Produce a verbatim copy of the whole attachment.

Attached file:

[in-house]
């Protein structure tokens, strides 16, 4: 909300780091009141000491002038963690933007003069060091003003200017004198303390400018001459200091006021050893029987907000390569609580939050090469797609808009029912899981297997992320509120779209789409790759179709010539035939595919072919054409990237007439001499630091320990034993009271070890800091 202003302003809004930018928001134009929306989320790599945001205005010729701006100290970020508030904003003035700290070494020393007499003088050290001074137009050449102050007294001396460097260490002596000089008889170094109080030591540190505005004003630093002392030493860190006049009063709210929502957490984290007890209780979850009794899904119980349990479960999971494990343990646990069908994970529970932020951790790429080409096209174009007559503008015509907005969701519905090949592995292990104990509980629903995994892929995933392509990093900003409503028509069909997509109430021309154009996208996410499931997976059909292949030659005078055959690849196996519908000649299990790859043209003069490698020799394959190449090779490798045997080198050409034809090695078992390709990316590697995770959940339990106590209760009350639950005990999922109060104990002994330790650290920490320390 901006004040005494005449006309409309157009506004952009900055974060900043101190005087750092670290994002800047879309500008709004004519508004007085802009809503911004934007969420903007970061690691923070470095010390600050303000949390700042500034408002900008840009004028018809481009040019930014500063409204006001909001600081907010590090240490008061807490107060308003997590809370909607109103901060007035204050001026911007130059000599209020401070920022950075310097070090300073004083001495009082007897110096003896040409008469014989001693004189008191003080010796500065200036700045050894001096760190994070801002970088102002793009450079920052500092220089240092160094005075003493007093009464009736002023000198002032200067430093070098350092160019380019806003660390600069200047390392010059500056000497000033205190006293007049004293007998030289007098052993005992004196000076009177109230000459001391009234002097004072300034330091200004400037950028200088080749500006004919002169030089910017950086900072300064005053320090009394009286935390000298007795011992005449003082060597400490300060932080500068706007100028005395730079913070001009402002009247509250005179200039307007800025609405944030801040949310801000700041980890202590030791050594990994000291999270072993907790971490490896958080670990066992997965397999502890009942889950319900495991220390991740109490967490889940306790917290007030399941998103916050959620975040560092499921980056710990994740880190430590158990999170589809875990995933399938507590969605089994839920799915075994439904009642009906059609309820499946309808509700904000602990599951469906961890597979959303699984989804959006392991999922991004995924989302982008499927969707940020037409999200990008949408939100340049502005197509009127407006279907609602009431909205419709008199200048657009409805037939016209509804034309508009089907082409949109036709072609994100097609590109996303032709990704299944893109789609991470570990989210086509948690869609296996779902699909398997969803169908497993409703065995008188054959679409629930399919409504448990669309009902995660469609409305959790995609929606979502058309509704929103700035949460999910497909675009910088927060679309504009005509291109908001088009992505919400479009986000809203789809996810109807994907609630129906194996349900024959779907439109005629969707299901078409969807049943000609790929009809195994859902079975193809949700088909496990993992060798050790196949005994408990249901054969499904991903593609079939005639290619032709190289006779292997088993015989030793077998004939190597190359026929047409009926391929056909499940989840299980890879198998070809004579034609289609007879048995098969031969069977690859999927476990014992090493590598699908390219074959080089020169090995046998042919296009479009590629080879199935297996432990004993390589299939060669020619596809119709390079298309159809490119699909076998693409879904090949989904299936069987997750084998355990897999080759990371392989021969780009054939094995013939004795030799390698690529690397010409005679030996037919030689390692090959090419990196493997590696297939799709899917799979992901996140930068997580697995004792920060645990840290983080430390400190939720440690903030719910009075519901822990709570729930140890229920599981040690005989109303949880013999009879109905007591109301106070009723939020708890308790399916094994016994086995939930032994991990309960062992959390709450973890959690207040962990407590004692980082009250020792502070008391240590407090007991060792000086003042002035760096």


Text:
[in-house]
């Protein structure tokens, strides 16, 4: 909300780091009141000491002038963690933007003069060091003003200017004198303390400018001459200091006021050893029987907000390569609580939050090469797609808009029912899981297997992320509120779209789409790759179709010539035939595919072919054409990237007439001499630091320990034993009271070890800091 202003302003809004930018928001134009929306989320790599945001205005010729701006100290970020508030904003003035700290070494020393007499003088050290001074137009050449102050007294001396460097260490002596000089008889170094109080030591540190505005004003630093002392030493860190006049009063709210929502957490984290007890209780979850009794899904119980349990479960999971494990343990646990069908994970529970932020951790790429080409096209174009007559503008015509907005969701519905090949592995292990104990509980629903995994892929995933392509990093900003409503028509069909997509109430021309154009996208996410499931997976059909292949030659005078055959690849196996519908000649299990790859043209003069490698020799394959190449090779490798045997080198050409034809090695078992390709990316590697995770959940339990106590209760009350639950005990999922109060104990002994330790650290920490320390 901006004040005494005449006309409309157009506004952009900055974060900043101190005087750092670290994002800047879309500008709004004519508004007085802009809503911004934007969420903007970061690691923070470095010390600050303000949390700042500034408002900008840009004028018809481009040019930014500063409204006001909001600081907010590090240490008061807490107060308003997590809370909607109103901060007035204050001026911007130059000599209020401070920022950075310097070090300073004083001495009082007897110096003896040409008469014989001693004189008191003080010796500065200036700045050894001096760190994070801002970088102002793009450079920052500092220089240092160094005075003493007093009464009736002023000198002032200067430093070098350092160019380019806003660390600069200047390392010059500056000497000033205190006293007049004293007998030289007098052993005992004196000076009177109230000459001391009234002097004072300034330091200004400037950028200088080749500006004919002169030089910017950086900072300064005053320090009394009286935390000298007795011992005449003082060597400490300060932080500068706007100028005395730079913070001009402002009247509250005179200039307007800025609405944030801040949310801000700041980890202590030791050594990994000291999270072993907790971490490896958080670990066992997965397999502890009942889950319900495991220390991740109490967490889940306790917290007030399941998103916050959620975040560092499921980056710990994740880190430590158990999170589809875990995933399938507590969605089994839920799915075994439904009642009906059609309820499946309808509700904000602990599951469906961890597979959303699984989804959006392991999922991004995924989302982008499927969707940020037409999200990008949408939100340049502005197509009127407006279907609602009431909205419709008199200048657009409805037939016209509804034309508009089907082409949109036709072609994100097609590109996303032709990704299944893109789609991470570990989210086509948690869609296996779902699909398997969803169908497993409703065995008188054959679409629930399919409504448990669309009902995660469609409305959790995609929606979502058309509704929103700035949460999910497909675009910088927060679309504009005509291109908001088009992505919400479009986000809203789809996810109807994907609630129906194996349900024959779907439109005629969707299901078409969807049943000609790929009809195994859902079975193809949700088909496990993992060798050790196949005994408990249901054969499904991903593609079939005639290619032709190289006779292997088993015989030793077998004939190597190359026929047409009926391929056909499940989840299980890879198998070809004579034609289609007879048995098969031969069977690859999927476990014992090493590598699908390219074959080089020169090995046998042919296009479009590629080879199935297996432990004993390589299939060669020619596809119709390079298309159809490119699909076998693409879904090949989904299936069987997750084998355990897999080759990371392989021969780009054939094995013939004795030799390698690529690397010409005679030996037919030689390692090959090419990196493997590696297939799709899917799979992901996140930068997580697995004792920060645990840290983080430390400190939720440690903030719910009075519901822990709570729930140890229920599981040690005989109303949880013999009879109905007591109301106070009723939020708890308790399916094994016994086995939930032994991990309960062992959390709450973890959690207040962990407590004692980082009250020792502070008391240590407090007991060792000086003042002035760096």